Bijlani recalls COVID-19 experience: ‘Many times, I thought I was dying’ | THE DAILY HERALD

MP Bijlani 


PHILIPSBURG–“Many times I thought I was dying,” “I just wanted to end this,” “I couldn’t take it,” were some of the thoughts running through the head of United People’s (UP) party Member of Parliament (MP) Sidharth “Cookie” Bijlani during some of his lowest moments while battling COVID-19 earlier this year.

  Breaking down in tears, crying on his doctor’s shoulders, and feeling helpless were some of the emotions he felt while hospitalised for 27 days battling the dreaded virus.

  Bijlani, who contracted the virus from his son, is grateful to the team of medical professionals, well-wishers and prayers of a large cross-section of the community which, coupled with his faith, helped him pull through.

  When Bijlani’s son experienced COVID-19 symptoms including fever and sore throat, the MP got tested along with his son on July 21. His son tested positive, but Bijlani was negative. However, the MP said he might have lowered his guard and eventually contracted the virus, and after few days he came down with a fever, sore throat and body aches. On July 25, he learnt he was positive.

  Bijlani’s symptoms were initially mild: fever, sore throat and irritation in his nostrils. This gradually increased to loss of smell and taste, headache and body aches. Within a few days he had low energy and his oxygenation was depleting.

  After testing positive, Bijlani said he messaged a few doctors for advice on precautions he should take if his condition worsened. He was advised to rest, take the medications prescribed, drink warm fluids and be positive. Based on advice from a doctor he obtained an oximeter to use at home. He was told that if his reading dropped below 92 he should contact medical professionals.

  On August 2 his oxygen reading was between 89 and 90. He contacted a doctor and was transported to St. Maarten Medical Center (SMMC) via ambulance. He was initially held for observation overnight and was to have returned home the following day. However, within 24 hours his oxygen dropped further and his hospitalisation had to continue. His condition deteriorated between August 3 and August 7, and his worst was between August 7 and 12.

  Asked to give an indication as to what a typical day was like while hospitalised, Bijlani said, the medical professionals would check his vitals, examine him, administer breathing treatment and medication. He was also assisted with ambulation and chest physical therapy. For the majority of the day he was alone.

  “In the beginning, for few days, I was practically normal and did not feel much,” he explained. “The worst was when I broke loose one day. I asked my attending doctor (Dr. Haik) to come and sit with me for a while. I asked him whether I was a vegetable now. He asked me why I was thinking like that and told me I was doing so good. This was in my third week (18th or 19th day in the hospital).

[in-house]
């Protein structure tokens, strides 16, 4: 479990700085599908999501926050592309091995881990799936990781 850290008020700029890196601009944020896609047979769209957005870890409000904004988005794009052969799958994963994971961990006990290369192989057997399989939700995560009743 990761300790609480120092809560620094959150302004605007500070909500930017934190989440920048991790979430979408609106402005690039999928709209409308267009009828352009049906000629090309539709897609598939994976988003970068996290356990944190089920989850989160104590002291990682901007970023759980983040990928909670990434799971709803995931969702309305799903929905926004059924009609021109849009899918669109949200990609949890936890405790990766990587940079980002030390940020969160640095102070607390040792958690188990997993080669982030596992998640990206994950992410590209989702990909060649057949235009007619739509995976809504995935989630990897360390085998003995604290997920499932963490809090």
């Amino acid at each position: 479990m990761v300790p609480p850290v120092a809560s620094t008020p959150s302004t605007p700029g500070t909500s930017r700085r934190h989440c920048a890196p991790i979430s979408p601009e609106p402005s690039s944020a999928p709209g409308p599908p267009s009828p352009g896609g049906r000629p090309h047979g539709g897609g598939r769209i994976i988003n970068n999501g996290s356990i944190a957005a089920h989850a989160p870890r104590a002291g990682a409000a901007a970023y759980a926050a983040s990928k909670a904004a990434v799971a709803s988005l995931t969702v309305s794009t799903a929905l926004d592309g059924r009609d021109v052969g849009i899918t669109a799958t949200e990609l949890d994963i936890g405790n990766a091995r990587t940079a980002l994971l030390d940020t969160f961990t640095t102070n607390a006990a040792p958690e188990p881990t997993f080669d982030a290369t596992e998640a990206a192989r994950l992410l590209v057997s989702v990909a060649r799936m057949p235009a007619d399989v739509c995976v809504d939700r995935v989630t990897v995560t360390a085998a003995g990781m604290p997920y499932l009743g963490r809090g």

“He told me I was a role model. I told him I saw patients being admitted and within a week or 10 days they were released and I was here for 18 days and don’t know how many more,” he recalled. 

  “Now that was the day I cried on his shoulders and wanted to just end this. Either go to my family or ask God to call me [to be with – Ed.] Him. I couldn’t take it, but Dr. Haik didn’t give up. He made me feel positive again, bringing forth the picture of my family – my wife my kids – my mom, my sisters and my friends and family. He told me to think about them. He said they were praying for me.

  “The island was praying. He had been following my FB post and said there were many people who loved me and I shouldn’t give up.”

  The pep talk helped and the following morning Bijlani dropped the negative thoughts and had a positive mindset. He started listening to music again, kept his cool and injected humour in his conversations with the attending nurses and therapist, amongst other things. “Somehow, I did not give up.”

  On his 21st day hospitalised, things were starting to look up and most doctors thought he would be discharged within a day or two. However, the pulmonologist, who had the final say, informed him that if he could make it breathing 10 minutes on his own without oxygen being administered to him, he would get to go home. At the time, he had been hooked up to tubes and a monitor maintaining his oxygenation at 92 to 93 and he had been receiving injections four times daily.

  It did not go so well when he attempted to breathe on his own the following day. “Within five minutes my monitor showed a 79 reading and I was gasping for air,” Bijlani recalled, noting that he had gotten shivers when asked if he still wanted to go home at that stage.

  While hospitalised he was on medication for anxiety, blood thinners, blood pressure and steroids for COVID-19, sore throat and diarrhoea. He also had a lot of mood swings.